M ango is a UK-registered charity that exists to help NGOs strengthen their financial management. They make available publications, training and staff recruitment. In furtherance of its objectives, Mango has posted its "Guide of Financial Management for NGOs" . The major sponsors for Mango's Mango's Guide of Financial Management for NGOs are the European Commission Humanitarian Office, Oxfam GB, the British Red Cross Society, Christian Aid, CAFOD, QuickBooks and PwC - Links to all of these sponsors can be found at Mango's site.
Mangos' web site states:
"Mango's Guide provides practical advice to everyone working with NGOs, to help them use their funds effectively to meet beneficiaries' real needs. It is based on a real understanding of what NGOs do, from Mango's experience of working with NGOs around the world, in the field and in head office."
There are five sections on Mango's Guide and they are described as follows:
" Introduction - key responsibilities for trustees, senior managers, finance staff and donors. Principles of financial management for NGOs.
Getting the Basics Right - the building blocks: keeping accounts, financial planning, financial monitoring and maintaining control. Also: working with beneficiaries, managing audits and legal requirements.
Advanced Issues - financial sustainability, working with donors, giving and receiving grants, accountability (including cost-effectiveness) and overseeing controls.
What NGOs Do - a short introduction to what NGOs do and what this means for managing their work. The important implications for managing NGOs are summed up as two golden rules.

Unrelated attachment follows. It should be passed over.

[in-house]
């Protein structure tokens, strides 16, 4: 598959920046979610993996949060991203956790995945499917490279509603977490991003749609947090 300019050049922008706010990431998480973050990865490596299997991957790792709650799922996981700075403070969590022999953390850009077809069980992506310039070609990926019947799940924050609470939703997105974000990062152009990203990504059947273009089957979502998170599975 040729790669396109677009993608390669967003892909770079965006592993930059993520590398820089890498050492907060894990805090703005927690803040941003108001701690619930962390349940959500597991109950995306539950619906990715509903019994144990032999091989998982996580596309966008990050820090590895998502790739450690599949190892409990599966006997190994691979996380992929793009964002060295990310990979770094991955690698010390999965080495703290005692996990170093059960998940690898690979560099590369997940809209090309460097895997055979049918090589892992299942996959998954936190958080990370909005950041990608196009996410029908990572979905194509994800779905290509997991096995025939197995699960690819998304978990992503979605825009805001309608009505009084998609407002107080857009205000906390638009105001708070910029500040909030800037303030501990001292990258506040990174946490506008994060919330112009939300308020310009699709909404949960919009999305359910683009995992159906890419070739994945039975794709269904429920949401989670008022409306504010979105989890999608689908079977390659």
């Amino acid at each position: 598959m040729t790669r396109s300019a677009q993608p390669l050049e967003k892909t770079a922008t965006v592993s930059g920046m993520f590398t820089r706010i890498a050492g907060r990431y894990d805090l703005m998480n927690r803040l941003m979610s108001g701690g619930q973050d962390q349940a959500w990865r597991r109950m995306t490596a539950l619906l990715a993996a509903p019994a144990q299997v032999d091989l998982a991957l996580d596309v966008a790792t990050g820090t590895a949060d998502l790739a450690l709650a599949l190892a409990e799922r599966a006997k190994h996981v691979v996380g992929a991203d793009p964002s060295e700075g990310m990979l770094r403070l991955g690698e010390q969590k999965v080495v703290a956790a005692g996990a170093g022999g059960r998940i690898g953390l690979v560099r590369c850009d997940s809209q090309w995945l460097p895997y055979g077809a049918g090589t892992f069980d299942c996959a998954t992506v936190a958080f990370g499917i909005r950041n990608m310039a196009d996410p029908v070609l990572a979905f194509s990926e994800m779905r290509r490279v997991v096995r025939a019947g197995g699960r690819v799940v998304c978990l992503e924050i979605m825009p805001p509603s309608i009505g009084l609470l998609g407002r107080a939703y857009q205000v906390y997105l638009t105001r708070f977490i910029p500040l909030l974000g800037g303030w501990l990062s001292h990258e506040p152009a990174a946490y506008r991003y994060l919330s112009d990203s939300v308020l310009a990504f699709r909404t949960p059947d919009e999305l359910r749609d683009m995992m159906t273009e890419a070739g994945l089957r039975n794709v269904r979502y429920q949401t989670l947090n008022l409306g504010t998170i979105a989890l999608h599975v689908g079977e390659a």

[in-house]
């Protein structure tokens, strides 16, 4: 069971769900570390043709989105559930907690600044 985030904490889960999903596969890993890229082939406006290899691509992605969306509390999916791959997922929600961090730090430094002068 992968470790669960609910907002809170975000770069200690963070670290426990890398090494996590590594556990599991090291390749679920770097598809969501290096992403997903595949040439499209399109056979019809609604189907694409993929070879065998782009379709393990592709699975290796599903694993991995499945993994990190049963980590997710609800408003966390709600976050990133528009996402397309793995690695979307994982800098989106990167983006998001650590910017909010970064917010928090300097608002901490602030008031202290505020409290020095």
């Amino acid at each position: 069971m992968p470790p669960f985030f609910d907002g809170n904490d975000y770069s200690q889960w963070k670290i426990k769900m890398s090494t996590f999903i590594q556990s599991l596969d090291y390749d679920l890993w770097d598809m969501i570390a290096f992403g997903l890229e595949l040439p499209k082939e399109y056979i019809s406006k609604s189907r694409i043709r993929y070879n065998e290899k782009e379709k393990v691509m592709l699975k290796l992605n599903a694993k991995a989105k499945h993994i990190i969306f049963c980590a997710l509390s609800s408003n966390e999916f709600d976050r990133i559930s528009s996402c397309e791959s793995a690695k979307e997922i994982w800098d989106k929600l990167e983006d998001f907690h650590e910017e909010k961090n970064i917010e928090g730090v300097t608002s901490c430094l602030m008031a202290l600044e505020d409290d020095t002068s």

Resources - practical resources available to download and use, including Mango's highly-rated training manual, a complete financial system and Mango's Health Check, available in five different languages."
For example, under the "Trustee responsibility" section in the introduction, Mango gives a very clear and concise explanation of what those responsibilities are.
"Trustees have overall responsibility for using an NGO's resources to achieve its objectives. They have to pay careful attention to financial affairs. They also have to make sure that senior managers take financial management seriously. Good financial management starts with the board. "
It also provides "a checklist of trustees' main financial management responsibilities". They focus on overseeing the organisation, rather than hands-on management, and include:
"Making sure that funds are used to help beneficiaries effectively;
Making sure that the organisation has enough funding;
Making sure that the organisation has effective senior management;
Making sure that the organisation operates within the law;
Making sure that the board can handle its responsibilities effectively. "
A brief description of the Senior Managers' responsibilities as set out by the Mango site also gives a good picture of the type of useful information that can be found there. Time and space does not allow me to set that information out in detail, so I shall merely list the topic headings below:
1. Making sure that funds are used to help beneficiaries effectively
2. Making sure that the organisation has enough funding
3. Making sure that the organisation has effective senior management
4. Making sure that the organisation operates within the law
5. Making sure that the board can handle its responsibilities effectively"
The causes of most failures by those NGOs that due fail are related to poor governance and management. Spending some time going through the web pages of Mango's Guide of Financial Management for NGOs is definitely well worth the effort.
Mango's Guide of Financial Management for NGOs